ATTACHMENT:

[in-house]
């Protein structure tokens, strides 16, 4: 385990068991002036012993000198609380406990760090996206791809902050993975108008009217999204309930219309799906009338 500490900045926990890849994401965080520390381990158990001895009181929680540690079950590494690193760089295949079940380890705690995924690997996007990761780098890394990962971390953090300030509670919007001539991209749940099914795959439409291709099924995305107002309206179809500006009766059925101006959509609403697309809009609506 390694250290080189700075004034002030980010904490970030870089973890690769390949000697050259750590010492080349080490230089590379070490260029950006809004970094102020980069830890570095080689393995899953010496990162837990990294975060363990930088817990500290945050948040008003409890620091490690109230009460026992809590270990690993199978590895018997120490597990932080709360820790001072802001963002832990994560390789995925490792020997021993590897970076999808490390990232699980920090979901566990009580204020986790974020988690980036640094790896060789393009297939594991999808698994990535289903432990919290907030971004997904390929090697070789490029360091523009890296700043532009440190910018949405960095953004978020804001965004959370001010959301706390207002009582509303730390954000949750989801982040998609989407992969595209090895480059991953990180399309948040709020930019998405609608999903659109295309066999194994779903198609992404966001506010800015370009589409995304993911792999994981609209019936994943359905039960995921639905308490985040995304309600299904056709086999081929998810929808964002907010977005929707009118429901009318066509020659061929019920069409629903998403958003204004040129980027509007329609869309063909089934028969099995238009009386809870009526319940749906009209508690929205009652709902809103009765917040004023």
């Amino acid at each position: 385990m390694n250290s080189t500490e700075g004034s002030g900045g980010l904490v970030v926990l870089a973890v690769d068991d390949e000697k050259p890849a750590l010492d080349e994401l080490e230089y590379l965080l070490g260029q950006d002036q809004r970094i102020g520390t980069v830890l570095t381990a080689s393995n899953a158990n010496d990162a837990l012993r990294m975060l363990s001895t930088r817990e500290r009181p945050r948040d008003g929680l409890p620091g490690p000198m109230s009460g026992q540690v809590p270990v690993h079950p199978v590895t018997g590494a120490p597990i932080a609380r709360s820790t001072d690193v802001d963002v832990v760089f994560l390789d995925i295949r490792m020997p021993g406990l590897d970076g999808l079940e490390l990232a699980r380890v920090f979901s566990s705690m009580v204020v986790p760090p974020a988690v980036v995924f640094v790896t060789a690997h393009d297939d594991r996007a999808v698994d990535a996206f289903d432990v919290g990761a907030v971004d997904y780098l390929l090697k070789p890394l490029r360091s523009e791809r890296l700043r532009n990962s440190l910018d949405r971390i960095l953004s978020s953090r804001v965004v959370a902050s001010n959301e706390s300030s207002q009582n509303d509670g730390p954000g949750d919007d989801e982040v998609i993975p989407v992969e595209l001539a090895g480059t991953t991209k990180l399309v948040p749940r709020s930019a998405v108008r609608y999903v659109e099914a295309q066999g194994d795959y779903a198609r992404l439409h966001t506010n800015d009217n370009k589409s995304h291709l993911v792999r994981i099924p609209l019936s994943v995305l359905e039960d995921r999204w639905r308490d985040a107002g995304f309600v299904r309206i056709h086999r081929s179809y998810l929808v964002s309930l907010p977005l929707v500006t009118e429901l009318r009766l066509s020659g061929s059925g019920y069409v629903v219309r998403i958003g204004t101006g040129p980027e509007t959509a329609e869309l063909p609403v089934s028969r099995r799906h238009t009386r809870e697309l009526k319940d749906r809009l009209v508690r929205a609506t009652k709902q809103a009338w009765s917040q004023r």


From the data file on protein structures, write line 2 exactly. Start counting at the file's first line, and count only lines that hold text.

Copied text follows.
């Protein structure tokens, strides 16, 4: 385990068991002036012993000198609380406990760090996206791809902050993975108008009217999204309930219309799906009338 500490900045926990890849994401965080520390381990158990001895009181929680540690079950590494690193760089295949079940380890705690995924690997996007990761780098890394990962971390953090300030509670919007001539991209749940099914795959439409291709099924995305107002309206179809500006009766059925101006959509609403697309809009609506 390694250290080189700075004034002030980010904490970030870089973890690769390949000697050259750590010492080349080490230089590379070490260029950006809004970094102020980069830890570095080689393995899953010496990162837990990294975060363990930088817990500290945050948040008003409890620091490690109230009460026992809590270990690993199978590895018997120490597990932080709360820790001072802001963002832990994560390789995925490792020997021993590897970076999808490390990232699980920090979901566990009580204020986790974020988690980036640094790896060789393009297939594991999808698994990535289903432990919290907030971004997904390929090697070789490029360091523009890296700043532009440190910018949405960095953004978020804001965004959370001010959301706390207002009582509303730390954000949750989801982040998609989407992969595209090895480059991953990180399309948040709020930019998405609608999903659109295309066999194994779903198609992404966001506010800015370009589409995304993911792999994981609209019936994943359905039960995921639905308490985040995304309600299904056709086999081929998810929808964002907010977005929707009118429901009318066509020659061929019920069409629903998403958003204004040129980027509007329609869309063909089934028969099995238009009386809870009526319940749906009209508690929205009652709902809103009765917040004023």